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  • About
  • The Global ETD Search service is a free service for researchers to find electronic theses and dissertations. This service is provided by the Networked Digital Library of Theses and Dissertations.
    Our metadata is collected from universities around the world. If you manage a university/consortium/country archive and want to be added, details can be found on the NDLTD website.
1

Implicit and Explicit Consequences of Distraction for Aging and Memory

Thomas, Ruthann C. 15 September 2011 (has links)
This investigation explored implicit and explicit memory consequences of age differences in susceptibility to distraction when previous distraction occurs as target information in a later memory task. Younger and older adults were presented with either implicit (Study 1) or explicit (Studies 2 and 3) memory tasks that included previously distracting and new words. Study 1 explored whether prior exposure to distraction would transfer to improve memory when previously distracting words were included in list to be studied for a recall task. Older adults recalled more previously distracting than new words whereas younger adults recalled the same amount of previously distracting and new words. This initial study was implicit in its use of previously distracting information in that participants were neither informed nor aware of their prior exposure to words in the recall task. Here, only older adults’ memory was influenced by prior exposure to distraction and their recall actually increased to the level of younger adults with implicit use of distraction to improve performance. Subsequent studies investigated explicit influences of prior exposure to distraction on later memory. In Study 2, both younger and older adults showed reliable memory for previously distracting words in an explicit recognition task. These results suggest that although younger adults encode distraction, they do not transfer this information when previous distraction occurs as target stimuli in an implicit memory task. Study 3 investigated whether participants would transfer previous distraction to improve recall if the task was explicit in its use of previous distraction. When cueing instructions were given before the memory task informing participants of the connection between tasks, older adults once again recalled more previously distracting than new words. In contrast to the results of Study 1, younger adults also recalled more previously distracting than new words. Taken together, the results indicate that younger adults do encode distraction, but they require explicit instructions to transfer their knowledge of distraction to later tasks. In contrast, older adults apply their knowledge of distraction in both implicit and explicit memory tasks. Implications are discussed in terms of inhibitory control theory and age differences in strategies engaged in memory tasks.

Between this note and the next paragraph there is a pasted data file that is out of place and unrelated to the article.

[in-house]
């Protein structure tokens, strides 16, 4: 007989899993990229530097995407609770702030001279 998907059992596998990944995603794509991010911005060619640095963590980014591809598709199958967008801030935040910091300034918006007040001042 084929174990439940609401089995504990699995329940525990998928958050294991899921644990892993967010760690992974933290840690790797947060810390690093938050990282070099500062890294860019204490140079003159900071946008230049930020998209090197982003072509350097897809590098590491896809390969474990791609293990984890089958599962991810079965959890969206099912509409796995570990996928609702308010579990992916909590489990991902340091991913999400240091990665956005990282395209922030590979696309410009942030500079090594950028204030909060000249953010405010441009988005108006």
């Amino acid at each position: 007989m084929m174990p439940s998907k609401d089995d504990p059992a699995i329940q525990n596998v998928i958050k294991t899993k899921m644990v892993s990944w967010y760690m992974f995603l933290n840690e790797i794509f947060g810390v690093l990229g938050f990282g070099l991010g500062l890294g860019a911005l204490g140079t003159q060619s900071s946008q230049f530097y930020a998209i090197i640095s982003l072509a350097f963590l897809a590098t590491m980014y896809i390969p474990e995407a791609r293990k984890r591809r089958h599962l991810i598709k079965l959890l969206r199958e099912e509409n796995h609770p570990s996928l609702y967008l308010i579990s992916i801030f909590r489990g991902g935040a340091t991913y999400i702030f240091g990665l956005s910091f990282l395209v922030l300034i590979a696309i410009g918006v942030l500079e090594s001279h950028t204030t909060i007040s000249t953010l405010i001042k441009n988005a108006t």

2

Happy Distraction: Positive Affect Broadens Attention to Irrelevant Information

Biss, Renee Katherine 24 February 2009 (has links)